"I was so excited - ecstatic. I felt as if I'd won the pools," she says.
In 12 months' time she hopes that she will be back at work.
Faces of the recession: Alan South
On the table in Alan South's small living room in Enfield is a tall pile of papers, neatly organised. These are his job applications.
Since he was made redundant in March last year, Alan estimates that he has applied for about 500 posts.
For 30 years he worked in the City of London, first as a back office clerk, later as manager and then as head of operations.
This is the less glamorous, less lucrative side of that world: his highest salary was £55,000 a year - a fraction of what a trader might earn.
He lost his last job, with a French bank, when it merged.
He had only been made redundant once before, in the early 1980s. Then, the company allowed him to stay on while he found a new job. This time has been very different.
Head of Operations
Alan imagined it would only take a month or two to find a new job, so at first he made no changes to his lifestyle, kept on paying £1,000 in debt repayments and £650 child support.
He has two teenage daughters from his first marriage - he's now divorced for a second time. But with only £60 a week in job seekers' allowance, he has had to make changes.
He racked up over £100,000 of debt on credit cards and loans - which he attributes to overspending over time, rather than an extravagant lifestyle.
Thanks to the Consumer Credit Counselling Service his creditors are currently kept at bay with very small payments.
But he is not able to send any money to his daughters, which he feels rotten about - especially because his elder daughter is hoping to go to university this year and he will not be able to help her.
Where does he see himself in 12 months time? This year, for the first time, Alan volunteered to work at a Crisis at Christmas daycentre.
"One thing I did notice was that a lot of the guests who came through were well dressed," he says.
"I did joke with a couple of the other volunteers that I could be one of the guests next Christmas not one of the volunteers."
Faces of the recession: Lucy Bennett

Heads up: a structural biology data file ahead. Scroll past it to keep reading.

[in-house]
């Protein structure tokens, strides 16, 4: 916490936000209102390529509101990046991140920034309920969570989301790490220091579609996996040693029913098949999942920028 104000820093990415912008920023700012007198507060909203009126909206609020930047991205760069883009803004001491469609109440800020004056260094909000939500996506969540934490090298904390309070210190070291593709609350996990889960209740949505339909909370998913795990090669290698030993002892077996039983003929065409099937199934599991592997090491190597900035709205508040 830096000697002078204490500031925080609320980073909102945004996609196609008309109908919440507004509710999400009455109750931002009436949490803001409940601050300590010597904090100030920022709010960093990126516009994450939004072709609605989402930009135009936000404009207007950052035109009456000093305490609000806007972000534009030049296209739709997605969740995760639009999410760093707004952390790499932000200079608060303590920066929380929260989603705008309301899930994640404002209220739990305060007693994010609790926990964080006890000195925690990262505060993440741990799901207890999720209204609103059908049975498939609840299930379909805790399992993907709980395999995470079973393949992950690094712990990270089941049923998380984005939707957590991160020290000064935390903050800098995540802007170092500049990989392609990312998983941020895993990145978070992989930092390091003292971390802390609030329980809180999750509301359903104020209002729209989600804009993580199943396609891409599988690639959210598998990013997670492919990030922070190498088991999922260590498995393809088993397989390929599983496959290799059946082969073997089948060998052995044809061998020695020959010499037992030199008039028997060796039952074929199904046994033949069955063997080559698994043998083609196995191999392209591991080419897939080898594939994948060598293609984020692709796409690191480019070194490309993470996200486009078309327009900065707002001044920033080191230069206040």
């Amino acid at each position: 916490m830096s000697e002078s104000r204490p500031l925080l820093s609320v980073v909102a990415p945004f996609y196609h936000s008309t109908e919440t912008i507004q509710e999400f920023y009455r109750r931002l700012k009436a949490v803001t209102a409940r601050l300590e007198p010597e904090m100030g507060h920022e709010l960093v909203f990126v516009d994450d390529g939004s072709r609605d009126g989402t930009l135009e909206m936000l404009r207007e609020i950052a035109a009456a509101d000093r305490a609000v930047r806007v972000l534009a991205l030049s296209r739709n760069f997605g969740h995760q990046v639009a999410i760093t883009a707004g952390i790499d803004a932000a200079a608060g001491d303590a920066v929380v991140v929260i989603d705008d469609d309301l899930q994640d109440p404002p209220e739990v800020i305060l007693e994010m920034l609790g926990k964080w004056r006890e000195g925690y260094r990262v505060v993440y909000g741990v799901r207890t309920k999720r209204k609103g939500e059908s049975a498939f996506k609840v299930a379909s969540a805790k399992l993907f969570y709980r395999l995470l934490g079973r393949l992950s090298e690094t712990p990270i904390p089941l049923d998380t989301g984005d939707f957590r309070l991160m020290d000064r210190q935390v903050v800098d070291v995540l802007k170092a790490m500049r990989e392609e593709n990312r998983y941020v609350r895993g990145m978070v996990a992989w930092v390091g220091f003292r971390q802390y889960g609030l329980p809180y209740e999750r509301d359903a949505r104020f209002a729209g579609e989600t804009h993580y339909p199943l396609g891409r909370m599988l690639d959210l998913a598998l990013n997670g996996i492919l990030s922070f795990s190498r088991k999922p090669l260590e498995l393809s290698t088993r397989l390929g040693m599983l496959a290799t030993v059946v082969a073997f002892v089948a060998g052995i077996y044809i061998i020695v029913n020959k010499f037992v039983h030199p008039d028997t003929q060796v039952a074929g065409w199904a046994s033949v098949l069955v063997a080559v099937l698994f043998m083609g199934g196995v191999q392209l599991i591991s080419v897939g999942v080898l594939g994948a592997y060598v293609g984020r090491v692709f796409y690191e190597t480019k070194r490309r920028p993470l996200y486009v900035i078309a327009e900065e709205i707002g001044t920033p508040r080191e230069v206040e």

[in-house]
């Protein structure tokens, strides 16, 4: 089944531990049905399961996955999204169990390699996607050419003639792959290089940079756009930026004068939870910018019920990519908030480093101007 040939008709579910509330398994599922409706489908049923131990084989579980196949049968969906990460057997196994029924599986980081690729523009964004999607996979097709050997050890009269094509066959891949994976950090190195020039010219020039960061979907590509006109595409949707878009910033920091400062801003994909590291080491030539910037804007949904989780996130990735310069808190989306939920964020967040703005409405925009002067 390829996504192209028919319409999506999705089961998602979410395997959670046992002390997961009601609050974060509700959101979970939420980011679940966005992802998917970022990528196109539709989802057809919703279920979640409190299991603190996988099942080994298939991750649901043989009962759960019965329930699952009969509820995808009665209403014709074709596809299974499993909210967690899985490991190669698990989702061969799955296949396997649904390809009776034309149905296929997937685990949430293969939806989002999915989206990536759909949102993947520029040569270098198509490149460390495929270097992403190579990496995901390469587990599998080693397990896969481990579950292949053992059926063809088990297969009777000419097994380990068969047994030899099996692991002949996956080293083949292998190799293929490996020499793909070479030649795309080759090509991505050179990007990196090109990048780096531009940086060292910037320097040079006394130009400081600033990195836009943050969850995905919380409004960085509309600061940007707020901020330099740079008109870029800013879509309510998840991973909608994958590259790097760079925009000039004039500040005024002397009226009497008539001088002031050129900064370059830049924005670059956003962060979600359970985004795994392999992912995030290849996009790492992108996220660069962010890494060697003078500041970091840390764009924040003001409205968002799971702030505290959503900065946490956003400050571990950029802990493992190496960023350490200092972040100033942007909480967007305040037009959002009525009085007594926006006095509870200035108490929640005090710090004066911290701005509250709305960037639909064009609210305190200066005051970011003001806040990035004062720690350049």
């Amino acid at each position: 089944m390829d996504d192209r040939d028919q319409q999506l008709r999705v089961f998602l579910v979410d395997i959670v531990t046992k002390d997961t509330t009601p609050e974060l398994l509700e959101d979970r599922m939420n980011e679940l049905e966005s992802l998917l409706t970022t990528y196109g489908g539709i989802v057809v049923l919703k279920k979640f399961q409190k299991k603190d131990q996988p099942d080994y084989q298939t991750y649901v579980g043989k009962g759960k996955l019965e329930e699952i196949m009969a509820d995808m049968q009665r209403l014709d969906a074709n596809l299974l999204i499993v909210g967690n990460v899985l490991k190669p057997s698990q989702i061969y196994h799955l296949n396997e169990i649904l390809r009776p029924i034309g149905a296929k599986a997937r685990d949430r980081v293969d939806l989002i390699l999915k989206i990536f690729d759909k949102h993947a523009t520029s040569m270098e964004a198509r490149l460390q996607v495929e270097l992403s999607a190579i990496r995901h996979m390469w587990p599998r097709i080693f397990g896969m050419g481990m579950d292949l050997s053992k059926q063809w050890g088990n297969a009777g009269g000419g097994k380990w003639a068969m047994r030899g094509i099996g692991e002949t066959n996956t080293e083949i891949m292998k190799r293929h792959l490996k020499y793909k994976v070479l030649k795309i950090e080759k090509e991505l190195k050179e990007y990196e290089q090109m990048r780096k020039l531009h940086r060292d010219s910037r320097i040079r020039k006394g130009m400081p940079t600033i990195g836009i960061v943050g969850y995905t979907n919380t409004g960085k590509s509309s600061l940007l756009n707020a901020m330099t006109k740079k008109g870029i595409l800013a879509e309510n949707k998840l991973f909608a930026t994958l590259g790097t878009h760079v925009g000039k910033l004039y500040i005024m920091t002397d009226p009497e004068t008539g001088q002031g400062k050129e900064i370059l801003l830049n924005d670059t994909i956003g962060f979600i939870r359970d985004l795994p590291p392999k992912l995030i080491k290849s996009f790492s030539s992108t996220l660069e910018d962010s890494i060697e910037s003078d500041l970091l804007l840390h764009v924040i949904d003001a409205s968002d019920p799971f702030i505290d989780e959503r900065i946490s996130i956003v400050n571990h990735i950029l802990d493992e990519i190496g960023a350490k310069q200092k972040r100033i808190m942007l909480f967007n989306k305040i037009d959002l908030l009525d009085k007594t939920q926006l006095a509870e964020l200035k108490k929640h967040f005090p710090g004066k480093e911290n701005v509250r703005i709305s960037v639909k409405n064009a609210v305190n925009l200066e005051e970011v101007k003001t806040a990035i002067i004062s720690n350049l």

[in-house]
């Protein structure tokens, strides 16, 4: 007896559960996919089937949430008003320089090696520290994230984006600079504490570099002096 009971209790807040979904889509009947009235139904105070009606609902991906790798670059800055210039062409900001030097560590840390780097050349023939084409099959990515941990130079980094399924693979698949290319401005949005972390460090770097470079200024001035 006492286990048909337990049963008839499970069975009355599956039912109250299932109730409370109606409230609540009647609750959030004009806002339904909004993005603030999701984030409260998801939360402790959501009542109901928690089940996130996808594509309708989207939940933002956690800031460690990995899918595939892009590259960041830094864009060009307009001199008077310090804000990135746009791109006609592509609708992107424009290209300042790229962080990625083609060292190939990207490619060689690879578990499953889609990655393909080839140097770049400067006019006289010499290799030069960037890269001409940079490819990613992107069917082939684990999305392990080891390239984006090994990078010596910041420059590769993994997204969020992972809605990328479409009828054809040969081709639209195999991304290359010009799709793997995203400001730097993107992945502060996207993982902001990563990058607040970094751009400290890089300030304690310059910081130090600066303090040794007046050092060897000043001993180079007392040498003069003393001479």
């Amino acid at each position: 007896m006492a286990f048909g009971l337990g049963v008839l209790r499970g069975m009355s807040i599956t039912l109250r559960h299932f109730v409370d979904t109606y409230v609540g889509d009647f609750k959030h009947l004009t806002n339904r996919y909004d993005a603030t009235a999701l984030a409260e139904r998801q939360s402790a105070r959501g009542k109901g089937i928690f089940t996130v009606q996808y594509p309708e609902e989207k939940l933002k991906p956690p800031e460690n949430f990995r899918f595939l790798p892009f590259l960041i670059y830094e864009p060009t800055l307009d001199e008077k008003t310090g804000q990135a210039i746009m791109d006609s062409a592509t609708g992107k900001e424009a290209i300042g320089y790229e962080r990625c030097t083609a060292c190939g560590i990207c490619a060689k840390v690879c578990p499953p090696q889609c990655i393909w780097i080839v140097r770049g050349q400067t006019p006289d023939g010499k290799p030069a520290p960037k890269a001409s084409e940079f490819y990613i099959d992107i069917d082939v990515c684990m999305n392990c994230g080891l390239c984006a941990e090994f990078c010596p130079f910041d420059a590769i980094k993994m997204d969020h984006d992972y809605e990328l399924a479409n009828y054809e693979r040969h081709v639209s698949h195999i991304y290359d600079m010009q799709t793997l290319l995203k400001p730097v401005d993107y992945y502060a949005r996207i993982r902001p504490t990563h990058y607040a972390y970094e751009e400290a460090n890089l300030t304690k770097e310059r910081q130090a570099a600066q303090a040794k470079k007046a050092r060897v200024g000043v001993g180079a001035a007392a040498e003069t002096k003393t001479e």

Lucy Bennett, who's 30, had taken redundancy in September last year. After applying for hundreds of jobs without success, using up all her savings, she had been getting ready to move back to her parents' home in Edinburgh to save money. She was considering setting up her own practice.
But now she's landed a job with a firm in London who specialise in public sector work.
"It was just the most amazing relief. I just couldn't stop smiling, and I still can't stop smiling...it's wonderful," she says.
Lucy says she feels very lucky. Her new employer has been inundated with CVs - hundreds of people applied for the post, which was advertised online.
Paid off student debt
12 months plan:
Set up on her own
At the moment, she feels secure, she says there's plenty of work coming into the office. This sector - schools, hospitals, public works - is the only part of the construction industry still busy.
Lucy described herself before as part of the "credit generation" - living for the moment, not worrying too much about the future. She says that's all changed: she won't go back to her "luxurious" former life, and she'll put money aside.
But she says it's great to be able to socialise again. "To be able to take my friends out and buy them a drink is one of the nicest feelings," she says.
So far she's the only one of the four "faces of recession" to be offered a job.
This page is best viewed in an up-to-date web browser with style sheets (CSS) enabled. While you will be able to view the content of this page in your current browser, you will not be able to get the full visual experience. Please consider upgrading your browser software or enabling style sheets (CSS) if you are able to do so.